How one man’s dream created a legacy
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How one man’s dream created a legacy

The founding class.
The founding class.

Dr. Bruce Leibowitz founded the Academies at GBDS 36 years ago when it was known as Solomon Schechter of Northern New Jersey. In May, 1994, the school moved to its current location in Oakland. At that time, the name was changed to the Gerrard Berman Day School, Solomon Schechter of North Jersey. In 2014 the school changed to Academies at GBDS when the school launched its middle school STEM, art, and leadership academies.

Dr. Bruce Leibowitz with his daughters Alana and Lori.

Dr. Leibowitz’s goal was giving future generations of Jewish adults a strong foundation through a high quality Jewish education. With the help of the members of his community, Dr. Leibowitz was able to make his dream into a reality, opening up the school’s first location in the basement of a small synagogue in Pompton Lakes. Bruce is forever thankful to all of those that helped Academies at GBDS get off the ground, including  “Michael Rubin, the lawyer who did the legal work, and the accountant, Bruce Staloff, who did the financial work… both for free,” Rabbi Jeffrey Segelman, who gave the school space in the basement of his synagogue, and the generous donors who “kept the school afloat.”

Students with Rabbi Jeffrey Segelman.

In its first year, the school had 17 students in kindergarten and first grade. With Bruce’s fundraising, networking, and advertising efforts, the school began to grow. In its second year, the number of students doubled to 36 and added second grade.

Over time, Dr. Leibowitz realized that the school had outgrown the congregation basement and, with the help of generous donors, moved the school to a warehouse in Oakland. He expanded and built it out to fit the needs of the growing school, renovating the building time and time again until it became the school it is today.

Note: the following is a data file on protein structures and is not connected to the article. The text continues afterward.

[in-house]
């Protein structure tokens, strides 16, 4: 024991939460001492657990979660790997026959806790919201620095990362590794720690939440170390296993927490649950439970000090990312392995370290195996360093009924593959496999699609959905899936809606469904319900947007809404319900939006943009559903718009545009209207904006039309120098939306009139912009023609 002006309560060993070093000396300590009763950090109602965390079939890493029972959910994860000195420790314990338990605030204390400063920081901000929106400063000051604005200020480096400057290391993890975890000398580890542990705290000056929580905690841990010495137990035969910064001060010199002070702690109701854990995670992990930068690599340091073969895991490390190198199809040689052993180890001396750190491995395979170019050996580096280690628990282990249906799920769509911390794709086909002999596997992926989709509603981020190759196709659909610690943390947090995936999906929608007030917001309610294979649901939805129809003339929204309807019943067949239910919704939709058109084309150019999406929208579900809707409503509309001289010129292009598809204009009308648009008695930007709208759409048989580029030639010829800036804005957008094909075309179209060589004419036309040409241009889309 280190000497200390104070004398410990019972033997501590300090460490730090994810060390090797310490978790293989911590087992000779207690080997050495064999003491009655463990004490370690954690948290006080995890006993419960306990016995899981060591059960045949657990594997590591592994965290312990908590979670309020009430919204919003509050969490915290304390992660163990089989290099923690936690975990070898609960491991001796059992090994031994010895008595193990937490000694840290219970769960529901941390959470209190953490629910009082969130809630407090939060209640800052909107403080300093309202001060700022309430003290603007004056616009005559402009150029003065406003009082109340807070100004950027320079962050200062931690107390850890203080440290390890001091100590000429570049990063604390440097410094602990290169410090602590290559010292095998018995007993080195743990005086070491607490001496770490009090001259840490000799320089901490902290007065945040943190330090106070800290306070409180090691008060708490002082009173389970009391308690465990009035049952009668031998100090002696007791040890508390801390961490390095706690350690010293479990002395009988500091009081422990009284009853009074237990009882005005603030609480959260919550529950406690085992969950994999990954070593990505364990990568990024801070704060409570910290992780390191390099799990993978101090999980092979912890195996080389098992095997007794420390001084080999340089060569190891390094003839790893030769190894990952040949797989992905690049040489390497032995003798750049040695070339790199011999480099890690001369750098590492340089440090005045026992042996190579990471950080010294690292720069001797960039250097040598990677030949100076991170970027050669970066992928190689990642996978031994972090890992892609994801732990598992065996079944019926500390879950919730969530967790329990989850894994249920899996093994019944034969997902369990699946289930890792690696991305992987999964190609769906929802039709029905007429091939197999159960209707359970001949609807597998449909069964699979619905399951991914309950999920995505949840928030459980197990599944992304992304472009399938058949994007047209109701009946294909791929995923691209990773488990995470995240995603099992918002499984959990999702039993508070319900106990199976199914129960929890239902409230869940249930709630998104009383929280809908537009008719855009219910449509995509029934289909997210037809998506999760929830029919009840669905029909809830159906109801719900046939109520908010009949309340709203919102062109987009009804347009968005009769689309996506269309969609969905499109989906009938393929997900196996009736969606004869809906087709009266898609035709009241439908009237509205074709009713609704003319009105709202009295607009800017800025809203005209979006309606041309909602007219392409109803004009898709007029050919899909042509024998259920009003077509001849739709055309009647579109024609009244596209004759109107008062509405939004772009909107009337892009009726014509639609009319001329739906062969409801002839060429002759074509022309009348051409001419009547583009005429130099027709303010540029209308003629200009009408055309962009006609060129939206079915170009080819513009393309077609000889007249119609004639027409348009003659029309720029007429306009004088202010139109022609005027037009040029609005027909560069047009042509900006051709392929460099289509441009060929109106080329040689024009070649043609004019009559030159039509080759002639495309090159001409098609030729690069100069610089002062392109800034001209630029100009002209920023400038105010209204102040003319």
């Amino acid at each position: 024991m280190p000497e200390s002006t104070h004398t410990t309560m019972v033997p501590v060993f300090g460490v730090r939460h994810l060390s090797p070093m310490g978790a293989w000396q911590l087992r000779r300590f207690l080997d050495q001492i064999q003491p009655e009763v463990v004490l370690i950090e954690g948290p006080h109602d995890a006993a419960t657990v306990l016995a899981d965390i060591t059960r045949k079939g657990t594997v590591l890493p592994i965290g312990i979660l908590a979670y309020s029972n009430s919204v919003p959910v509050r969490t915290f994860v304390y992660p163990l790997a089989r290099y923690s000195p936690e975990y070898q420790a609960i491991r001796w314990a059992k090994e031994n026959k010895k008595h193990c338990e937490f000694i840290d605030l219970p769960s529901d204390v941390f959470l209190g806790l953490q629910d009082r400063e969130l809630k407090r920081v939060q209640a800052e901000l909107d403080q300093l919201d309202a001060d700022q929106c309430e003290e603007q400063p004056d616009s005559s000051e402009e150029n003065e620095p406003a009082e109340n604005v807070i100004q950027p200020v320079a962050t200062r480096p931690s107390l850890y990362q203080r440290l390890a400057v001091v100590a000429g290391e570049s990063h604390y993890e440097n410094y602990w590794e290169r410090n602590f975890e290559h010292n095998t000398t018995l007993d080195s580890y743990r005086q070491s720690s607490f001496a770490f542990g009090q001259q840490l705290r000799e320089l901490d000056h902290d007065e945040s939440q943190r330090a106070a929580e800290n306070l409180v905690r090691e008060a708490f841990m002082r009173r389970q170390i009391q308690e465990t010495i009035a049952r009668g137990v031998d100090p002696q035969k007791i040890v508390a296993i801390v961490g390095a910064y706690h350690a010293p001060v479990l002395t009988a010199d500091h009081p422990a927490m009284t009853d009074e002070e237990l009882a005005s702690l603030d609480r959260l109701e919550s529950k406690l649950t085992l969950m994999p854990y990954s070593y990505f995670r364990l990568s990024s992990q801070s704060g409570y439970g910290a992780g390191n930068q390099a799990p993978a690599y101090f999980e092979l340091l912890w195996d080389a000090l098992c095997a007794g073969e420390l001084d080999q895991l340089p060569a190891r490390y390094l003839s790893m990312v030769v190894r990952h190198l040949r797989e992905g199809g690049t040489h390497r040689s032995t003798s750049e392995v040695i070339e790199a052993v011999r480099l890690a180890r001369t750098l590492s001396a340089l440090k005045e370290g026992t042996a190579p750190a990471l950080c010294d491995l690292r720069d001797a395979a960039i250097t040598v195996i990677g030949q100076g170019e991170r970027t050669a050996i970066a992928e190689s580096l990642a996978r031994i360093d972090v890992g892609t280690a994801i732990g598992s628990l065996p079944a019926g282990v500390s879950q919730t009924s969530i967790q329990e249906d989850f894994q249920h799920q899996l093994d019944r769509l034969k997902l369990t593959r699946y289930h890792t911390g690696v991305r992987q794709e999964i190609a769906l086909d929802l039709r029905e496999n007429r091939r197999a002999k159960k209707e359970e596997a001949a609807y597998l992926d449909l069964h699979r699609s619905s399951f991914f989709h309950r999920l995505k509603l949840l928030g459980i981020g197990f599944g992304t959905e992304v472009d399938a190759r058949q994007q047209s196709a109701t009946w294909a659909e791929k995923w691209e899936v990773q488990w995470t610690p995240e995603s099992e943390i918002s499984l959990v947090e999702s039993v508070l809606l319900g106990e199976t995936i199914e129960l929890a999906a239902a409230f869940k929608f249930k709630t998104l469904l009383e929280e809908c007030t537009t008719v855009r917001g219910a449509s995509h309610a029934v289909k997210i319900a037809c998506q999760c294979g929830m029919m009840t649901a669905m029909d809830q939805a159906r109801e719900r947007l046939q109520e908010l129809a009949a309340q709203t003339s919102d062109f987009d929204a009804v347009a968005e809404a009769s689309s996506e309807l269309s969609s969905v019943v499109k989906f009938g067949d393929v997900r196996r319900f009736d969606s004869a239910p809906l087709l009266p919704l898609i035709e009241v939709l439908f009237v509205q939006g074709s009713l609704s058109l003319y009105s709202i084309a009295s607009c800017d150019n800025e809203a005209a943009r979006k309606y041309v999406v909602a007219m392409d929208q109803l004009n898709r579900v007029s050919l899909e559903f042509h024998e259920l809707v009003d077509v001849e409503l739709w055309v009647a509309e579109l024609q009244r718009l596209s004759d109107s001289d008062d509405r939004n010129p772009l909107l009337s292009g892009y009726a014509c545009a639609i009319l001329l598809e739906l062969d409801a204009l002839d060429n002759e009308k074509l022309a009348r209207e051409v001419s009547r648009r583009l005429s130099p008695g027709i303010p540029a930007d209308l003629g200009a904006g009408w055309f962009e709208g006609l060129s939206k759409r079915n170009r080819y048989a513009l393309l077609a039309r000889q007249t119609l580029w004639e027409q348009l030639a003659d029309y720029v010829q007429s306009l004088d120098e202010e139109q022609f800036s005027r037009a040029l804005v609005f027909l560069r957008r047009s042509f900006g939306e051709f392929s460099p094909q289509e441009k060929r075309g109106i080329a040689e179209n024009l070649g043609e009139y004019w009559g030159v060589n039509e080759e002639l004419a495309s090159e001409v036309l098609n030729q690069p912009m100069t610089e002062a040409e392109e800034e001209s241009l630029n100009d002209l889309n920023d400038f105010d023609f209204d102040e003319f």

Alana and Lori Leibowitz with Tova ben Dov, the second head of school.

As a father of three and a former Air Force dentist, Bruce was no stranger to challenges, finding ways to overcome them over time. He worked hard to build a strong curriculum, incredible facilities, and an experienced and dedicated staff. “We were lucky, over the years we had generous people… angels that came out of the woodwork at different times and helped out when we needed things,” he said.

A newspaper clipping about Chanukah.

Bruce Leibowitz has a lasting love for the school he founded. He is grateful that “our students at a young age are getting a Jewish education, not only learning how to practice it but how to feel it. You get a feeling about being Jewish that you can’t even put into words.” His family also has a lasting love and appreciation for the school. Two of his children are school alumni. His wife, Harriett Brother, has always been heavily involved in the school as well and is especially proud of the lasting friendships that the school cultivates.

After founding this school 36 years ago and watching it grow, Dr. Leibowitz’s biggest dream is that “the school exist forever. After all, it’s been 36 years and we’re still here.”

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